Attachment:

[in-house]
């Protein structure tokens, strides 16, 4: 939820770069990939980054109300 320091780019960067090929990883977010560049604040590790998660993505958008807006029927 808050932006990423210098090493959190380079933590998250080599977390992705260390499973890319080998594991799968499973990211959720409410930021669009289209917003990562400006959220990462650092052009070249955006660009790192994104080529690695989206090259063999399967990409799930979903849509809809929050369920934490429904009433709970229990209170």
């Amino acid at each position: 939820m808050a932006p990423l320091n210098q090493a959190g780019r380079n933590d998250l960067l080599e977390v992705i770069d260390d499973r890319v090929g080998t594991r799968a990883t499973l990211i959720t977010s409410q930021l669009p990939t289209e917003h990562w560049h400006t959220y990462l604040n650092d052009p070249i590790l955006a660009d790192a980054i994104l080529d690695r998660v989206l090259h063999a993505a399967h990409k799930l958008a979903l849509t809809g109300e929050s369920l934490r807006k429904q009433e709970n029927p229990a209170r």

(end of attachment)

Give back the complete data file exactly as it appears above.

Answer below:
[in-house]
């Protein structure tokens, strides 16, 4: 939820770069990939980054109300 320091780019960067090929990883977010560049604040590790998660993505958008807006029927 808050932006990423210098090493959190380079933590998250080599977390992705260390499973890319080998594991799968499973990211959720409410930021669009289209917003990562400006959220990462650092052009070249955006660009790192994104080529690695989206090259063999399967990409799930979903849509809809929050369920934490429904009433709970229990209170």
């Amino acid at each position: 939820m808050a932006p990423l320091n210098q090493a959190g780019r380079n933590d998250l960067l080599e977390v992705i770069d260390d499973r890319v090929g080998t594991r799968a990883t499973l990211i959720t977010s409410q930021l669009p990939t289209e917003h990562w560049h400006t959220y990462l604040n650092d052009p070249i590790l955006a660009d790192a980054i994104l080529d690695r998660v989206l090259h063999a993505a399967h990409k799930l958008a979903l849509t809809g109300e929050s369920l934490r807006k429904q009433e709970n029927p229990a209170r």